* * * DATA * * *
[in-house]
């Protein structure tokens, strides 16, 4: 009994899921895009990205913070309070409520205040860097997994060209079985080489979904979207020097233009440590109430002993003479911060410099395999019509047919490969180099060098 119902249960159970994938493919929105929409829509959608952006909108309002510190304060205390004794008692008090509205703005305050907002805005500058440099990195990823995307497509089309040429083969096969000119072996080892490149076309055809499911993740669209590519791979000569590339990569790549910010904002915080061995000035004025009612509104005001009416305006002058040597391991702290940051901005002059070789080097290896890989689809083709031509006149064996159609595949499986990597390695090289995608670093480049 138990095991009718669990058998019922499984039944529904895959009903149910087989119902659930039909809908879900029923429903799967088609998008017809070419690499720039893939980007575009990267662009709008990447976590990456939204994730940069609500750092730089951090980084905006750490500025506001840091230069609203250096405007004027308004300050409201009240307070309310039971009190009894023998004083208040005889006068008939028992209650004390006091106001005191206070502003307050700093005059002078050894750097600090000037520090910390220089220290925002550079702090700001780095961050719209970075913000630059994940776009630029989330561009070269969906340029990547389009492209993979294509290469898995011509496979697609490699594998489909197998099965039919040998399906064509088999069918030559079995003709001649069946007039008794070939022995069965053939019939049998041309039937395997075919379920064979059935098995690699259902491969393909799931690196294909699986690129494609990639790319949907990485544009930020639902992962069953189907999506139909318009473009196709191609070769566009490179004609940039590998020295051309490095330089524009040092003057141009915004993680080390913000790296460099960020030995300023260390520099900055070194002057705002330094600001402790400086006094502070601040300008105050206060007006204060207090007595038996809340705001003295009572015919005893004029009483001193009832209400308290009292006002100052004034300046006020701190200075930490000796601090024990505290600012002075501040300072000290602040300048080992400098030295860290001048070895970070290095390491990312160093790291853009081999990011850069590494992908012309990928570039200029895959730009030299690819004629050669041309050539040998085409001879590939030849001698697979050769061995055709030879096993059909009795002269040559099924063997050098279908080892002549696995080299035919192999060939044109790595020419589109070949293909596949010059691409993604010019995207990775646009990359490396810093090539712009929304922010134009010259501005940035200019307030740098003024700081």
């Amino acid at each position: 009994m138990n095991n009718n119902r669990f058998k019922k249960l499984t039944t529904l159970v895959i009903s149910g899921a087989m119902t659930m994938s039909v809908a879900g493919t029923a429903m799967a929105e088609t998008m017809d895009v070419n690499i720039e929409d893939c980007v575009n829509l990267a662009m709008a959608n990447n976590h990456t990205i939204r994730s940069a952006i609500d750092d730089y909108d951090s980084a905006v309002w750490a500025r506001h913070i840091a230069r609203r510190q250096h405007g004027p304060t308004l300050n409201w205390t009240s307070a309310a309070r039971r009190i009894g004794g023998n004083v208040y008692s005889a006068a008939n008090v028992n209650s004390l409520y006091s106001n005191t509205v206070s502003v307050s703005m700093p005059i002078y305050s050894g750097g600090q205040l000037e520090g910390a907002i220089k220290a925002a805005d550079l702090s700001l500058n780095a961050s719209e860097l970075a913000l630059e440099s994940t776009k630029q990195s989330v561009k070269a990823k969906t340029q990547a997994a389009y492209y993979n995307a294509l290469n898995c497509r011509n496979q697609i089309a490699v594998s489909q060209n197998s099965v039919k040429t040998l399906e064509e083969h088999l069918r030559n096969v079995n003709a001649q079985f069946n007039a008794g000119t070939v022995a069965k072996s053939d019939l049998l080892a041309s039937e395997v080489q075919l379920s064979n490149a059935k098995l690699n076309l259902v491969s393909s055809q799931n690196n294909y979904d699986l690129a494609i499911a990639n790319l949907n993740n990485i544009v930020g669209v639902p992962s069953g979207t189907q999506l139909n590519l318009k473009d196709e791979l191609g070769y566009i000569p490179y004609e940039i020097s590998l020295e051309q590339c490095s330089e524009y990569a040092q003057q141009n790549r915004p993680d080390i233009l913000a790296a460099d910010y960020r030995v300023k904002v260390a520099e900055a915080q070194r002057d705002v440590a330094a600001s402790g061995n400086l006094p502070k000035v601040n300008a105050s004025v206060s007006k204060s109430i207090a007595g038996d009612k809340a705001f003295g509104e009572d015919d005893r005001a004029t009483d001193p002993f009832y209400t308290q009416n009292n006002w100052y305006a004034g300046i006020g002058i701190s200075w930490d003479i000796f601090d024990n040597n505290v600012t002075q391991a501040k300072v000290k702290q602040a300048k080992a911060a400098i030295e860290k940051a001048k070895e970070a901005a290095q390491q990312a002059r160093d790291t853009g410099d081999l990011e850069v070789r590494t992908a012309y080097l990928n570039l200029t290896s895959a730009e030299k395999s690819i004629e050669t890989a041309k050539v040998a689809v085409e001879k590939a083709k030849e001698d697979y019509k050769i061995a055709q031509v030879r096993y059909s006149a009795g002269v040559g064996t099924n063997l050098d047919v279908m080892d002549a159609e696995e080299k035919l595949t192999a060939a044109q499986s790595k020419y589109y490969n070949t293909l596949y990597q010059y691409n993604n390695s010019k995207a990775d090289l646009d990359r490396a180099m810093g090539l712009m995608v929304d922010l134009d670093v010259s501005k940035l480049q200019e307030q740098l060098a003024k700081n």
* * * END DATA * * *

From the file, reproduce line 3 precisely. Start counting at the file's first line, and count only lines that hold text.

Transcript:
């Amino acid at each position: 009994m138990n095991n009718n119902r669990f058998k019922k249960l499984t039944t529904l159970v895959i009903s149910g899921a087989m119902t659930m994938s039909v809908a879900g493919t029923a429903m799967a929105e088609t998008m017809d895009v070419n690499i720039e929409d893939c980007v575009n829509l990267a662009m709008a959608n990447n976590h990456t990205i939204r994730s940069a952006i609500d750092d730089y909108d951090s980084a905006v309002w750490a500025r506001h913070i840091a230069r609203r510190q250096h405007g004027p304060t308004l300050n409201w205390t009240s307070a309310a309070r039971r009190i009894g004794g023998n004083v208040y008692s005889a006068a008939n008090v028992n209650s004390l409520y006091s106001n005191t509205v206070s502003v307050s703005m700093p005059i002078y305050s050894g750097g600090q205040l000037e520090g910390a907002i220089k220290a925002a805005d550079l702090s700001l500058n780095a961050s719209e860097l970075a913000l630059e440099s994940t776009k630029q990195s989330v561009k070269a990823k969906t340029q990547a997994a389009y492209y993979n995307a294509l290469n898995c497509r011509n496979q697609i089309a490699v594998s489909q060209n197998s099965v039919k040429t040998l399906e064509e083969h088999l069918r030559n096969v079995n003709a001649q079985f069946n007039a008794g000119t070939v022995a069965k072996s053939d019939l049998l080892a041309s039937e395997v080489q075919l379920s064979n490149a059935k098995l690699n076309l259902v491969s393909s055809q799931n690196n294909y979904d699986l690129a494609i499911a990639n790319l949907n993740n990485i544009v930020g669209v639902p992962s069953g979207t189907q999506l139909n590519l318009k473009d196709e791979l191609g070769y566009i000569p490179y004609e940039i020097s590998l020295e051309q590339c490095s330089e524009y990569a040092q003057q141009n790549r915004p993680d080390i233009l913000a790296a460099d910010y960020r030995v300023k904002v260390a520099e900055a915080q070194r002057d705002v440590a330094a600001s402790g061995n400086l006094p502070k000035v601040n300008a105050s004025v206060s007006k204060s109430i207090a007595g038996d009612k809340a705001f003295g509104e009572d015919d005893r005001a004029t009483d001193p002993f009832y209400t308290q009416n009292n006002w100052y305006a004034g300046i006020g002058i701190s200075w930490d003479i000796f601090d024990n040597n505290v600012t002075q391991a501040k300072v000290k702290q602040a300048k080992a911060a400098i030295e860290k940051a001048k070895e970070a901005a290095q390491q990312a002059r160093d790291t853009g410099d081999l990011e850069v070789r590494t992908a012309y080097l990928n570039l200029t290896s895959a730009e030299k395999s690819i004629e050669t890989a041309k050539v040998a689809v085409e001879k590939a083709k030849e001698d697979y019509k050769i061995a055709q031509v030879r096993y059909s006149a009795g002269v040559g064996t099924n063997l050098d047919v279908m080892d002549a159609e696995e080299k035919l595949t192999a060939a044109q499986s790595k020419y589109y490969n070949t293909l596949y990597q010059y691409n993604n390695s010019k995207a990775d090289l646009d990359r490396a180099m810093g090539l712009m995608v929304d922010l134009d670093v010259s501005k940035l480049q200019e307030q740098l060098a003024k700081n």